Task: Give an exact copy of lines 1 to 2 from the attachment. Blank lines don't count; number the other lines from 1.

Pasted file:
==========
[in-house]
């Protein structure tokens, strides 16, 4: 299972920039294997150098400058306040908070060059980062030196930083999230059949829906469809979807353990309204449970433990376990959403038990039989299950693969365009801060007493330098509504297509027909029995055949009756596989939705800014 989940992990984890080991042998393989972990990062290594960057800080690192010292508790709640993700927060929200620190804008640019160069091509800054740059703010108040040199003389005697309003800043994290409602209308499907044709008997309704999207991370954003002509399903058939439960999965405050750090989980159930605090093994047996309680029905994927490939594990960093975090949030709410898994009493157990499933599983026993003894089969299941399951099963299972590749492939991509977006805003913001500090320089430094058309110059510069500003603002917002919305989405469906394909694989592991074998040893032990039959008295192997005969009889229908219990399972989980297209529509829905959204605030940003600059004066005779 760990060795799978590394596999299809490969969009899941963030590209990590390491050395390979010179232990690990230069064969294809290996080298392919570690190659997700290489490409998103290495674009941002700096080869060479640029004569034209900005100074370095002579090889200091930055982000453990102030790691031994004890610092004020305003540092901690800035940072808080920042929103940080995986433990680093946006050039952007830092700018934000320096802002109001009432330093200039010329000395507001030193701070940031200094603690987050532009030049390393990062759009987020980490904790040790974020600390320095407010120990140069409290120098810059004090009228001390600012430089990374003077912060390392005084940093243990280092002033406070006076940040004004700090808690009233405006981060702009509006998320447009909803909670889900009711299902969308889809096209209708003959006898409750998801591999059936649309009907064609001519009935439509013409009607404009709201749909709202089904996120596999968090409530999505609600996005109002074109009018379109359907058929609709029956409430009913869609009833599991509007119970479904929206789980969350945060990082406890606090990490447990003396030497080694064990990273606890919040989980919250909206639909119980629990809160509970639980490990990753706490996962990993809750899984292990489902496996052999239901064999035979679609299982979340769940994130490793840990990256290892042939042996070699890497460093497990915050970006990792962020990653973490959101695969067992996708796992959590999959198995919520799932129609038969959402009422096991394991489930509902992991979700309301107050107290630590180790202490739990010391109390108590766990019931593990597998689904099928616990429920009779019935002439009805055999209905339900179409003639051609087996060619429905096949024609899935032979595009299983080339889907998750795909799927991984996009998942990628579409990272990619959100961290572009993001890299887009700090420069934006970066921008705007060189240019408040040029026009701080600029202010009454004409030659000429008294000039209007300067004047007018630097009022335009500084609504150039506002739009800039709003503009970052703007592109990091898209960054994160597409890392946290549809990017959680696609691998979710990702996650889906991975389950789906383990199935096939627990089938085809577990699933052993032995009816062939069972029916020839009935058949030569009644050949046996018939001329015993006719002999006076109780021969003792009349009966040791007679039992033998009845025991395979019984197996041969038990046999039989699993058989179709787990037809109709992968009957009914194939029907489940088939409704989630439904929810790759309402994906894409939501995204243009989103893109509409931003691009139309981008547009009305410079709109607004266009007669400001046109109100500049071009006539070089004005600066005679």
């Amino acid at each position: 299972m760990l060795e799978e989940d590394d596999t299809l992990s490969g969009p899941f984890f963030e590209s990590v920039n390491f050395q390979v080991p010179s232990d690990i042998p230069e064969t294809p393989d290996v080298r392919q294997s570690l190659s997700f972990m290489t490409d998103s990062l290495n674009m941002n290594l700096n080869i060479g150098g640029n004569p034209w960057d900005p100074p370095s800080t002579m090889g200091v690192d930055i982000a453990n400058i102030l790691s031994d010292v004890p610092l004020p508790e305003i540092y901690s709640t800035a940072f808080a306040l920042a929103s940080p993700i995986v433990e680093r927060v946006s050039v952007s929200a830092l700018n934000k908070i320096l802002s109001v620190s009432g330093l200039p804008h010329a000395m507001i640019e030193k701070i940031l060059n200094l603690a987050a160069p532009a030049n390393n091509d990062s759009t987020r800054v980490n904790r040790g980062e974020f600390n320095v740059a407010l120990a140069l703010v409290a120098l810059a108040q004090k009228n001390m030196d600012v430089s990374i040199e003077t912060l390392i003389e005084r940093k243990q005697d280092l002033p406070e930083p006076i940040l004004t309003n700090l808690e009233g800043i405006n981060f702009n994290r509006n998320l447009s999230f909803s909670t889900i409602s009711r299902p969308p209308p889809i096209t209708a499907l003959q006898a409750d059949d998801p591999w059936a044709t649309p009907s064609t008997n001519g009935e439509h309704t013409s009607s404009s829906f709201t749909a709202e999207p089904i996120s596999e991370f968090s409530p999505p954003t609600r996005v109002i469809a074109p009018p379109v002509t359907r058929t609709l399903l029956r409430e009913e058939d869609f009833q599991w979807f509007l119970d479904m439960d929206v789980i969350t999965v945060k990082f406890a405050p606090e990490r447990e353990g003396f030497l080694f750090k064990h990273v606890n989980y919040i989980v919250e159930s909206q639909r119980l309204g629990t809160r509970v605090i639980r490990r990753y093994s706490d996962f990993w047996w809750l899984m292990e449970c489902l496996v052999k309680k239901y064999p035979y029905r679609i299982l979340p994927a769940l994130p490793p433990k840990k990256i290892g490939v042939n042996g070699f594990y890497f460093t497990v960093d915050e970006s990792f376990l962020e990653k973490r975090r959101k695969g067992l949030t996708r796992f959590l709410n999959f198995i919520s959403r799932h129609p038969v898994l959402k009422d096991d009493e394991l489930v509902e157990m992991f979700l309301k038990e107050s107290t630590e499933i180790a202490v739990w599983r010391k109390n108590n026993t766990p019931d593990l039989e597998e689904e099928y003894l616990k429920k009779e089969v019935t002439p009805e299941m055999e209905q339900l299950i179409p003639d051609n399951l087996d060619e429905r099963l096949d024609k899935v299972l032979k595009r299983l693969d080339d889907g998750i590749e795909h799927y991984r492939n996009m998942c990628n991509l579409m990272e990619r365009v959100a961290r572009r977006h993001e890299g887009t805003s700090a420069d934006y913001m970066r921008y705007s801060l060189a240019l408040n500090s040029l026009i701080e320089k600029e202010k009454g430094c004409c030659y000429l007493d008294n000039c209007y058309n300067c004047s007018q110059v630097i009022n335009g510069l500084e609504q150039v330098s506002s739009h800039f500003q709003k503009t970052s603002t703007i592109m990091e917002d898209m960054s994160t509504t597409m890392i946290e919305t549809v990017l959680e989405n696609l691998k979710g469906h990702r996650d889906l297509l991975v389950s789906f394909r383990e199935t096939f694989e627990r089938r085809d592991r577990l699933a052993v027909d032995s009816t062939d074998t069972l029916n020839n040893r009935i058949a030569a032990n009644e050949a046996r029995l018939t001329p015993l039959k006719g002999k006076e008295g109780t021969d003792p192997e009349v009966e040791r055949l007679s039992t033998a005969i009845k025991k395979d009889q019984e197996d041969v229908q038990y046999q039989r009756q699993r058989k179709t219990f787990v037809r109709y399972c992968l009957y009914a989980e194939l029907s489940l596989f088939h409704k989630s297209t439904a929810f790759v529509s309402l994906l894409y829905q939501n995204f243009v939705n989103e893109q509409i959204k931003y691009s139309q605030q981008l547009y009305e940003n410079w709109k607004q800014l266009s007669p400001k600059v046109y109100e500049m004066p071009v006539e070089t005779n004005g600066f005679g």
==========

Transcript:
[in-house]
């Protein structure tokens, strides 16, 4: 299972920039294997150098400058306040908070060059980062030196930083999230059949829906469809979807353990309204449970433990376990959403038990039989299950693969365009801060007493330098509504297509027909029995055949009756596989939705800014 989940992990984890080991042998393989972990990062290594960057800080690192010292508790709640993700927060929200620190804008640019160069091509800054740059703010108040040199003389005697309003800043994290409602209308499907044709008997309704999207991370954003002509399903058939439960999965405050750090989980159930605090093994047996309680029905994927490939594990960093975090949030709410898994009493157990499933599983026993003894089969299941399951099963299972590749492939991509977006805003913001500090320089430094058309110059510069500003603002917002919305989405469906394909694989592991074998040893032990039959008295192997005969009889229908219990399972989980297209529509829905959204605030940003600059004066005779 760990060795799978590394596999299809490969969009899941963030590209990590390491050395390979010179232990690990230069064969294809290996080298392919570690190659997700290489490409998103290495674009941002700096080869060479640029004569034209900005100074370095002579090889200091930055982000453990102030790691031994004890610092004020305003540092901690800035940072808080920042929103940080995986433990680093946006050039952007830092700018934000320096802002109001009432330093200039010329000395507001030193701070940031200094603690987050532009030049390393990062759009987020980490904790040790974020600390320095407010120990140069409290120098810059004090009228001390600012430089990374003077912060390392005084940093243990280092002033406070006076940040004004700090808690009233405006981060702009509006998320447009909803909670889900009711299902969308889809096209209708003959006898409750998801591999059936649309009907064609001519009935439509013409009607404009709201749909709202089904996120596999968090409530999505609600996005109002074109009018379109359907058929609709029956409430009913869609009833599991509007119970479904929206789980969350945060990082406890606090990490447990003396030497080694064990990273606890919040989980919250909206639909119980629990809160509970639980490990990753706490996962990993809750899984292990489902496996052999239901064999035979679609299982979340769940994130490793840990990256290892042939042996070699890497460093497990915050970006990792962020990653973490959101695969067992996708796992959590999959198995919520799932129609038969959402009422096991394991489930509902992991979700309301107050107290630590180790202490739990010391109390108590766990019931593990597998689904099928616990429920009779019935002439009805055999209905339900179409003639051609087996060619429905096949024609899935032979595009299983080339889907998750795909799927991984996009998942990628579409990272990619959100961290572009993001890299887009700090420069934006970066921008705007060189240019408040040029026009701080600029202010009454004409030659000429008294000039209007300067004047007018630097009022335009500084609504150039506002739009800039709003503009970052703007592109990091898209960054994160597409890392946290549809990017959680696609691998979710990702996650889906991975389950789906383990199935096939627990089938085809577990699933052993032995009816062939069972029916020839009935058949030569009644050949046996018939001329015993006719002999006076109780021969003792009349009966040791007679039992033998009845025991395979019984197996041969038990046999039989699993058989179709787990037809109709992968009957009914194939029907489940088939409704989630439904929810790759309402994906894409939501995204243009989103893109509409931003691009139309981008547009009305410079709109607004266009007669400001046109109100500049071009006539070089004005600066005679």